These spectroscopic constraints were complemented with the interferometric radius from Pourbaix and Boffin (2016). Run II adopts Teff and interferometric radius values from Kervella et al. (2016). We further note that (Pourbaix et al., 2002) derived a dynamical mass of 1.105 ± 0.0070 M⊙. This dynamical mass was then revised by Pourbaix and Boffin (2016), who obtained a value of 1.133 ± 0.0050 M⊙.
Finally, the same asteroseismic constraints as in Paper I were adopted. The Bayesian code AIMS (Asteroseismic Inference on a Massive Scale; Lund and Reese, 2018; Rendle et al., 2019), a software for fitting stellar pulsation data, was used as our optimization tool. Stellar parameters and their associated uncertainties were taken as the mean and standard deviation of the resulting posterior probability distribution functions (PDFs), as output by AIMS.
Table 3 presents the stellar parameters determined using the model grids described in Table 1 and the sets of observables in Table 2. Our results show that we are able to reproduce the dynamical masses of Pourbaix and Boffin (2016) (Run I) and Pourbaix et al. (2002) (Run II) within 1σ (see Figure 1 and Table 3). We note that the observed luminosity (i.e., 1.521 ± 0.015 L⊙; Kervella et al., 2017) of α Centauri A was not included among the sets of observables as shown in Table 2. This is constrained via the combination of the interferometric radius and effective temperature. Our derived luminosity values are in agreement with the observed values (see Table 4). Run II and Run I luminosity values from both grids are consistent within 1σ and 2σ, respectively. The slight increase in luminosity values obtained in Run I is attributed to the larger interferometric radius used in this run (see Table 2).
Table 4. Luminosities and abundances determined using different grids and observational constraints.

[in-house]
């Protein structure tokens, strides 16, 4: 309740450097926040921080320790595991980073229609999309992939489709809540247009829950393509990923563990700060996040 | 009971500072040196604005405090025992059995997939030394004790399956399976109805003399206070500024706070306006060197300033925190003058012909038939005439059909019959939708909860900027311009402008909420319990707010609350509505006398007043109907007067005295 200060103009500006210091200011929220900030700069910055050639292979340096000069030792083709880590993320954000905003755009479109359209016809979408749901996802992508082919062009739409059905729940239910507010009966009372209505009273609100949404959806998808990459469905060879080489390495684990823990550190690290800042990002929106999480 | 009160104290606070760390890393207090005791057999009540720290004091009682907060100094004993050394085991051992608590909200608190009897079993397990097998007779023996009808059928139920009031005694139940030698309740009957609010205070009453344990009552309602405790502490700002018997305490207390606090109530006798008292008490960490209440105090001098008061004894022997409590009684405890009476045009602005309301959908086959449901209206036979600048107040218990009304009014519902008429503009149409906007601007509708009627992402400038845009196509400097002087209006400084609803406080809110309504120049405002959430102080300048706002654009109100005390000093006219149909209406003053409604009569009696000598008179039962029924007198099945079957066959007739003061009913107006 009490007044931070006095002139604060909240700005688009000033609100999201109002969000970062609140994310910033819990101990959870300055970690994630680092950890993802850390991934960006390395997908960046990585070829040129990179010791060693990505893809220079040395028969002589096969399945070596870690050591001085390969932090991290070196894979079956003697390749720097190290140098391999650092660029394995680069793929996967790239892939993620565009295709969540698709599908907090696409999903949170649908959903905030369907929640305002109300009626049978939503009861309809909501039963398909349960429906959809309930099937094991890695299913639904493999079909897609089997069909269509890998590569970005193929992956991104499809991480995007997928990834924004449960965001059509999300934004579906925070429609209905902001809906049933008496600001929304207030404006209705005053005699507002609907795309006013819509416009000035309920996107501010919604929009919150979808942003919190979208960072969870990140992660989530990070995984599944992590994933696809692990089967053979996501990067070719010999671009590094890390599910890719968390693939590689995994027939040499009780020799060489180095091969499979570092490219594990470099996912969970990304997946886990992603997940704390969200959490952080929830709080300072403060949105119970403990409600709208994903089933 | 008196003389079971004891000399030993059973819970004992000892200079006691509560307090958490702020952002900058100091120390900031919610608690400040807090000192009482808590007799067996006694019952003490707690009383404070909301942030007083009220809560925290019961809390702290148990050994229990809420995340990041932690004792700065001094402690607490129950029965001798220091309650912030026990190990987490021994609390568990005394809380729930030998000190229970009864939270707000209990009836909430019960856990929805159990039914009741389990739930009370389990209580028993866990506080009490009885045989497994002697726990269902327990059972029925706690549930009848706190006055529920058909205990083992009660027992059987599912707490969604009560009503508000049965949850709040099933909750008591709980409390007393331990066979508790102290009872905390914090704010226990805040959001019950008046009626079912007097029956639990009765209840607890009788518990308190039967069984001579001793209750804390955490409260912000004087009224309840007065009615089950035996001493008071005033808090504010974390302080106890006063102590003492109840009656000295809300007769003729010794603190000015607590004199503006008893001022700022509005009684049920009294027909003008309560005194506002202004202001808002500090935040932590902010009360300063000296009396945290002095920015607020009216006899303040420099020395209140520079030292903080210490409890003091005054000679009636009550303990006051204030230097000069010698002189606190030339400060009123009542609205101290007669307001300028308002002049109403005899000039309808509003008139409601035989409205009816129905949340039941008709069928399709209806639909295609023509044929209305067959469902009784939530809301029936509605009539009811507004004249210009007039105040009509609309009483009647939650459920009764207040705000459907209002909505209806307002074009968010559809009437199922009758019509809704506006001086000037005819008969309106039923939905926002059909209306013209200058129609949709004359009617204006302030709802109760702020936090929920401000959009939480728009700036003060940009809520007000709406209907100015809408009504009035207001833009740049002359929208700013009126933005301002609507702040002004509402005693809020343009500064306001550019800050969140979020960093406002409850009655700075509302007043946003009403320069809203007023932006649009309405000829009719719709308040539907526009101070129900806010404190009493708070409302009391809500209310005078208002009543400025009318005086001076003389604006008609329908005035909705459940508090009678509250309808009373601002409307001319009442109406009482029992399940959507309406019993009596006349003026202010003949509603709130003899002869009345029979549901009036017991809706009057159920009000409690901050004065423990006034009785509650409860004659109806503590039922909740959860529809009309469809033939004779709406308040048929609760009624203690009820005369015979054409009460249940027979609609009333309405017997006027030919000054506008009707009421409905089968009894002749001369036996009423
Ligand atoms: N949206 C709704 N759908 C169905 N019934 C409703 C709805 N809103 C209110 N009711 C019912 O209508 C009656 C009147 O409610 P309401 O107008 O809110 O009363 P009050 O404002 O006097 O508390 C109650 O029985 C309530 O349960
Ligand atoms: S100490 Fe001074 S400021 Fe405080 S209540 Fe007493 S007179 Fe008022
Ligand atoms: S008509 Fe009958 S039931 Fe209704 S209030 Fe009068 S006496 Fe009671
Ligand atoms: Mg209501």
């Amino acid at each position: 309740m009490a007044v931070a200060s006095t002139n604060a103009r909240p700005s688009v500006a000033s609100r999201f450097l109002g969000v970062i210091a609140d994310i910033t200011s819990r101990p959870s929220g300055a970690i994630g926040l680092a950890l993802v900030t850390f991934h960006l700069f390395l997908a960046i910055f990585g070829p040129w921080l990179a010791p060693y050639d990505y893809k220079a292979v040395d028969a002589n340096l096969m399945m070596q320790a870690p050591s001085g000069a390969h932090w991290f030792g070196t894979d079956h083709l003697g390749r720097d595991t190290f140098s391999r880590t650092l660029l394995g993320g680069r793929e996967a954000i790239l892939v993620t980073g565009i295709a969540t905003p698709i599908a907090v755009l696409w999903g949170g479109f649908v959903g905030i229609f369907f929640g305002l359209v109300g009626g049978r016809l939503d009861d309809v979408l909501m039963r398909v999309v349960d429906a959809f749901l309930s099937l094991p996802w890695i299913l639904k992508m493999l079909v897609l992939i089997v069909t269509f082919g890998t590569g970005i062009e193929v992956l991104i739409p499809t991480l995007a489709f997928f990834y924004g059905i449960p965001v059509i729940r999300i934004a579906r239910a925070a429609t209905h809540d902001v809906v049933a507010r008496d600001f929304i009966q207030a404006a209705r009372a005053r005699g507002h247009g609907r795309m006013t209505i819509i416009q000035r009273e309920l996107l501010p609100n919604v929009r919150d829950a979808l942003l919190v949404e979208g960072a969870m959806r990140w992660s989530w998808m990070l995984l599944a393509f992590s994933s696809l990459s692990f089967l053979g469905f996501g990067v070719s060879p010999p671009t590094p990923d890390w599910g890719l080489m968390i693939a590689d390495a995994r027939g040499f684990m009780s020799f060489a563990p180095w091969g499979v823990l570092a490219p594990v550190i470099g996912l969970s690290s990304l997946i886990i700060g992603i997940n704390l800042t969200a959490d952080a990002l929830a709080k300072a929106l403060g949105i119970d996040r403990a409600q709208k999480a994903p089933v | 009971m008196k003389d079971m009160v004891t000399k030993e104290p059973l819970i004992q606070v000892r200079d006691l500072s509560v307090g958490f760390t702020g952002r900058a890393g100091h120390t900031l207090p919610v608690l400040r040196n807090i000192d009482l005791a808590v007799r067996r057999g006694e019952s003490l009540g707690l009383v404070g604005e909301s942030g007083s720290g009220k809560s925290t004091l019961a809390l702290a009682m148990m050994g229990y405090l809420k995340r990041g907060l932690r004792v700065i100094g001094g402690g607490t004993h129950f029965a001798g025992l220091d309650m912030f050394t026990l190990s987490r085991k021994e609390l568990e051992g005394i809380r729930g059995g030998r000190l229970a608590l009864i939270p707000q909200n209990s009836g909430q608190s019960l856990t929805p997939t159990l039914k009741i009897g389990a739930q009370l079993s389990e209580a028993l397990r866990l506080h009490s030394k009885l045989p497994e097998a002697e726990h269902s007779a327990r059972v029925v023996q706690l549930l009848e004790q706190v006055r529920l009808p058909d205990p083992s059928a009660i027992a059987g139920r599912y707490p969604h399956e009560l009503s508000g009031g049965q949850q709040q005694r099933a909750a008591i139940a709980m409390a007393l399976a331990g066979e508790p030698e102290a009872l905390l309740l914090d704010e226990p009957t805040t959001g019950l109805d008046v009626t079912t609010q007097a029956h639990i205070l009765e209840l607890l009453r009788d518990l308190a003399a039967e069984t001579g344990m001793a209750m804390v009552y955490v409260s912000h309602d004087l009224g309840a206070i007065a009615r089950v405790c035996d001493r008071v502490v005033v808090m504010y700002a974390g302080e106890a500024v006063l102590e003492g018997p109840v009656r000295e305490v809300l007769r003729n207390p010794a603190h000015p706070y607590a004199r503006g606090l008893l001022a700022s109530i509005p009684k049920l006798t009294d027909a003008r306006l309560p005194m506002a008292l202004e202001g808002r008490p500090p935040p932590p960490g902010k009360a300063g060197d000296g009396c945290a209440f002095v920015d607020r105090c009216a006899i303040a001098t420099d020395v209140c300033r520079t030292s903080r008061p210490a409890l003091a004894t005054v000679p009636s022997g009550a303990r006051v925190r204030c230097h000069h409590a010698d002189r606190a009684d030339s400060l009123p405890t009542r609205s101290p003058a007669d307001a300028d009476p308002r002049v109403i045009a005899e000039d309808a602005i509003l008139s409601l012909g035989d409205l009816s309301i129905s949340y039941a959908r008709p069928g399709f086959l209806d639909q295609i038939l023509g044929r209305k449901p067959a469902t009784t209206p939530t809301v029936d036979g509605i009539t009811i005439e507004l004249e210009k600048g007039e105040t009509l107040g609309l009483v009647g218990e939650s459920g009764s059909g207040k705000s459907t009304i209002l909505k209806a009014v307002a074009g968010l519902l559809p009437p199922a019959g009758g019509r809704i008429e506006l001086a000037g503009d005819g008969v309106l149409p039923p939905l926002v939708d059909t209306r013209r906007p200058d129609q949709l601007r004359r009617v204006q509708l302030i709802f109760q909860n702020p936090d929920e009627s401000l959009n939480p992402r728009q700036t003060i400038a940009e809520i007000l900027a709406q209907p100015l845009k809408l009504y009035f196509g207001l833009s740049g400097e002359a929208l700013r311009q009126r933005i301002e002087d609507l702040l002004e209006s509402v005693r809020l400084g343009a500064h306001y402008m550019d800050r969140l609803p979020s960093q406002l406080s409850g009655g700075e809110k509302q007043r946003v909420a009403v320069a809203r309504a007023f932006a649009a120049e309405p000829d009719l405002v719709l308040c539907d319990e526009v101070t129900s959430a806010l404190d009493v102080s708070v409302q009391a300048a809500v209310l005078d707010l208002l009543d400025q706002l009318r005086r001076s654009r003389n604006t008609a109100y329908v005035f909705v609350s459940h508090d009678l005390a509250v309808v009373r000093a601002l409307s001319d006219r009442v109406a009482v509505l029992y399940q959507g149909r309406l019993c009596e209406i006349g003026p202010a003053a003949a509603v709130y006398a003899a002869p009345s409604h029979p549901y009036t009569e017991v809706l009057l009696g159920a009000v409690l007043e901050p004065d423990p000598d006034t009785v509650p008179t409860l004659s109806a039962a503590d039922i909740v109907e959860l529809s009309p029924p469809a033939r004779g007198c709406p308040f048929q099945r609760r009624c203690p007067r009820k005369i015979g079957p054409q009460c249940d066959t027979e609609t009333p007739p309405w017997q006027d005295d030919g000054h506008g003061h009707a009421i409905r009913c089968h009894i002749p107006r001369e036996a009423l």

Figure 1. Run I (Left) and Run II (Right): Histograms represent the stellar mass posterior PDFs obtained using Grids A (red) and B (black). The dynamical masses (and corresponding uncertainties) of Pourbaix and Boffin (2016) and Pourbaix et al. (2002) are shown in orange and gray, respectively.
A clear difference can be seen in the right panel of Figure 1 (Run II) between the stellar mass posterior PDFs obtained using the two grids. Since varying the metallicity mixture has been shown to have a minimum effect on the estimated stellar mass (Silva Aguirre et al., 2015; Nsamba et al., 2018a), this feature can instead be explained by the different core properties of the best-fit models. Table 3 shows that the number of best-fit models with convective cores changes from 46 to 79% when the metallicity mixture is changed from that of Grevesse and Sauval (1998) to that of Asplund et al. (2009). This happens since the dynamical mass of Pourbaix et al. (2002) lies within a range in which the onset of the CNO (carbon–nitrogen–oxygen) cycle, and thus core convection, is highly sensitive to the adopted metallicity mixture.
A different scenario is found when considering models that reproduce the dynamical mass of Pourbaix and Boffin (2016), with the stellar mass posterior PDFs showing excellent agreement (Run I; see left panel of Figure 1). The percentage of models with convective cores is now consistent (i.e., ≳ 70%) irrespective of the model grid adopted. We note that best-fit models are on average higher in mass compared to Run II and most have already developed convective cores, with any variation in the metallicity mixture generating no significant difference on their core properties.